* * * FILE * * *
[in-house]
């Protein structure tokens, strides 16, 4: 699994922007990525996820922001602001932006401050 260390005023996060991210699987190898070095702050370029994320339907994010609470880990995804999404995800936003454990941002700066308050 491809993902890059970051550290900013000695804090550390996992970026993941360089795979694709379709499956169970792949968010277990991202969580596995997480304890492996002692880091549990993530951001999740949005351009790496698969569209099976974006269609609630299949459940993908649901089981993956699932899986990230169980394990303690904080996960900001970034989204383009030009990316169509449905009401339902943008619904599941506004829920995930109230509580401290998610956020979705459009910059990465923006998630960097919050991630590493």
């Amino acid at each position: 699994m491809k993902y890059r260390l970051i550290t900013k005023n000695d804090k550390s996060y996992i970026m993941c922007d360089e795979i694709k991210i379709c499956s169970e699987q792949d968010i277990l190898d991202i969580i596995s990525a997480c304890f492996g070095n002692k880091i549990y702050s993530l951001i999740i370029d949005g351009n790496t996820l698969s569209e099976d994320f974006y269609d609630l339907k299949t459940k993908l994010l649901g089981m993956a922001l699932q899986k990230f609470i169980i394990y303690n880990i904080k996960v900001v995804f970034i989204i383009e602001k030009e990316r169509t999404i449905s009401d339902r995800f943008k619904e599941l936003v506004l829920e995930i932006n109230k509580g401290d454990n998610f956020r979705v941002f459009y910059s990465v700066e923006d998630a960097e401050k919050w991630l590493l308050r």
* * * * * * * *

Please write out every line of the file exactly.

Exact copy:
[in-house]
């Protein structure tokens, strides 16, 4: 699994922007990525996820922001602001932006401050 260390005023996060991210699987190898070095702050370029994320339907994010609470880990995804999404995800936003454990941002700066308050 491809993902890059970051550290900013000695804090550390996992970026993941360089795979694709379709499956169970792949968010277990991202969580596995997480304890492996002692880091549990993530951001999740949005351009790496698969569209099976974006269609609630299949459940993908649901089981993956699932899986990230169980394990303690904080996960900001970034989204383009030009990316169509449905009401339902943008619904599941506004829920995930109230509580401290998610956020979705459009910059990465923006998630960097919050991630590493």
């Amino acid at each position: 699994m491809k993902y890059r260390l970051i550290t900013k005023n000695d804090k550390s996060y996992i970026m993941c922007d360089e795979i694709k991210i379709c499956s169970e699987q792949d968010i277990l190898d991202i969580i596995s990525a997480c304890f492996g070095n002692k880091i549990y702050s993530l951001i999740i370029d949005g351009n790496t996820l698969s569209e099976d994320f974006y269609d609630l339907k299949t459940k993908l994010l649901g089981m993956a922001l699932q899986k990230f609470i169980i394990y303690n880990i904080k996960v900001v995804f970034i989204i383009e602001k030009e990316r169509t999404i449905s009401d339902r995800f943008k619904e599941l936003v506004l829920e995930i932006n109230k509580g401290d454990n998610f956020r979705v941002f459009y910059s990465v700066e923006d998630a960097e401050k919050w991630l590493l308050r």